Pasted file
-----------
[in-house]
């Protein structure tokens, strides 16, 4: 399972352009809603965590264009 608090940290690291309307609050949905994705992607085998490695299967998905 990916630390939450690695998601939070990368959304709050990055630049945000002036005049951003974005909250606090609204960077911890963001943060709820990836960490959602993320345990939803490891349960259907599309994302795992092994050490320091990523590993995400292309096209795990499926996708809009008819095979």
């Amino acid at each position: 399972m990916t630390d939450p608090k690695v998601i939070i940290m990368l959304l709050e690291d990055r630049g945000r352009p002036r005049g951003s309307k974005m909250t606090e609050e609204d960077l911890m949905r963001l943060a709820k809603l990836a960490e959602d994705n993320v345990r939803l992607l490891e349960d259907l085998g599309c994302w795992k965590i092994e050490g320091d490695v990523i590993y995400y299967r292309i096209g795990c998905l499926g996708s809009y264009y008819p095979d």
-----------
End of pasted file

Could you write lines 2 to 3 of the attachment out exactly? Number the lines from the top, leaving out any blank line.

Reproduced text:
């Protein structure tokens, strides 16, 4: 399972352009809603965590264009 608090940290690291309307609050949905994705992607085998490695299967998905 990916630390939450690695998601939070990368959304709050990055630049945000002036005049951003974005909250606090609204960077911890963001943060709820990836960490959602993320345990939803490891349960259907599309994302795992092994050490320091990523590993995400292309096209795990499926996708809009008819095979």
């Amino acid at each position: 399972m990916t630390d939450p608090k690695v998601i939070i940290m990368l959304l709050e690291d990055r630049g945000r352009p002036r005049g951003s309307k974005m909250t606090e609050e609204d960077l911890m949905r963001l943060a709820k809603l990836a960490e959602d994705n993320v345990r939803l992607l490891e349960d259907l085998g599309c994302w795992k965590i092994e050490g320091d490695v990523i590993y995400y299967r292309i096209g795990c998905l499926g996708s809009y264009y008819p095979d």